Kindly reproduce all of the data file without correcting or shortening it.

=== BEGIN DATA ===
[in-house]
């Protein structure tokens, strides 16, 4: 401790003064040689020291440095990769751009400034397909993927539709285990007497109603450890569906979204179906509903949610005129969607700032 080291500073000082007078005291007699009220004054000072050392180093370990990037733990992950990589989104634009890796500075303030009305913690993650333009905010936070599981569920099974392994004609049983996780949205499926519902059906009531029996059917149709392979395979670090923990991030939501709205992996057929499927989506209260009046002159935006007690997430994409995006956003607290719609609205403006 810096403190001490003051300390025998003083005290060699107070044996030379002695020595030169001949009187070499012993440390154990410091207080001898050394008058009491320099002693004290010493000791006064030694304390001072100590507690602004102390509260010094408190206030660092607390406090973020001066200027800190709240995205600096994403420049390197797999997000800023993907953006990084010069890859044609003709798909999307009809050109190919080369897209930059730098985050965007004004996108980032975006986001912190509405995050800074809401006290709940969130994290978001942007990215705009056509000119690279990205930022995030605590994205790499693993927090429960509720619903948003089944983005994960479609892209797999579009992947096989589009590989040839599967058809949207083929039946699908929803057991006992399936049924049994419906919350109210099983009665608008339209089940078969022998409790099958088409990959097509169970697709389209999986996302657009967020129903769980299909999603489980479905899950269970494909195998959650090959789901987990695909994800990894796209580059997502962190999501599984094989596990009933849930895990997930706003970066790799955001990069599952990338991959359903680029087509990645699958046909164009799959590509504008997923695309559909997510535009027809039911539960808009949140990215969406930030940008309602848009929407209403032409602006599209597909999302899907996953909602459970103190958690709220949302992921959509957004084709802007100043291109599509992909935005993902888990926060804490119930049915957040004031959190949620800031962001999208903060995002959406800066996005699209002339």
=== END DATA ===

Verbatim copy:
[in-house]
């Protein structure tokens, strides 16, 4: 401790003064040689020291440095990769751009400034397909993927539709285990007497109603450890569906979204179906509903949610005129969607700032 080291500073000082007078005291007699009220004054000072050392180093370990990037733990992950990589989104634009890796500075303030009305913690993650333009905010936070599981569920099974392994004609049983996780949205499926519902059906009531029996059917149709392979395979670090923990991030939501709205992996057929499927989506209260009046002159935006007690997430994409995006956003607290719609609205403006 810096403190001490003051300390025998003083005290060699107070044996030379002695020595030169001949009187070499012993440390154990410091207080001898050394008058009491320099002693004290010493000791006064030694304390001072100590507690602004102390509260010094408190206030660092607390406090973020001066200027800190709240995205600096994403420049390197797999997000800023993907953006990084010069890859044609003709798909999307009809050109190919080369897209930059730098985050965007004004996108980032975006986001912190509405995050800074809401006290709940969130994290978001942007990215705009056509000119690279990205930022995030605590994205790499693993927090429960509720619903948003089944983005994960479609892209797999579009992947096989589009590989040839599967058809949207083929039946699908929803057991006992399936049924049994419906919350109210099983009665608008339209089940078969022998409790099958088409990959097509169970697709389209999986996302657009967020129903769980299909999603489980479905899950269970494909195998959650090959789901987990695909994800990894796209580059997502962190999501599984094989596990009933849930895990997930706003970066790799955001990069599952990338991959359903680029087509990645699958046909164009799959590509504008997923695309559909997510535009027809039911539960808009949140990215969406930030940008309602848009929407209403032409602006599209597909999302899907996953909602459970103190958690709220949302992921959509957004084709802007100043291109599509992909935005993902888990926060804490119930049915957040004031959190949620800031962001999208903060995002959406800066996005699209002339």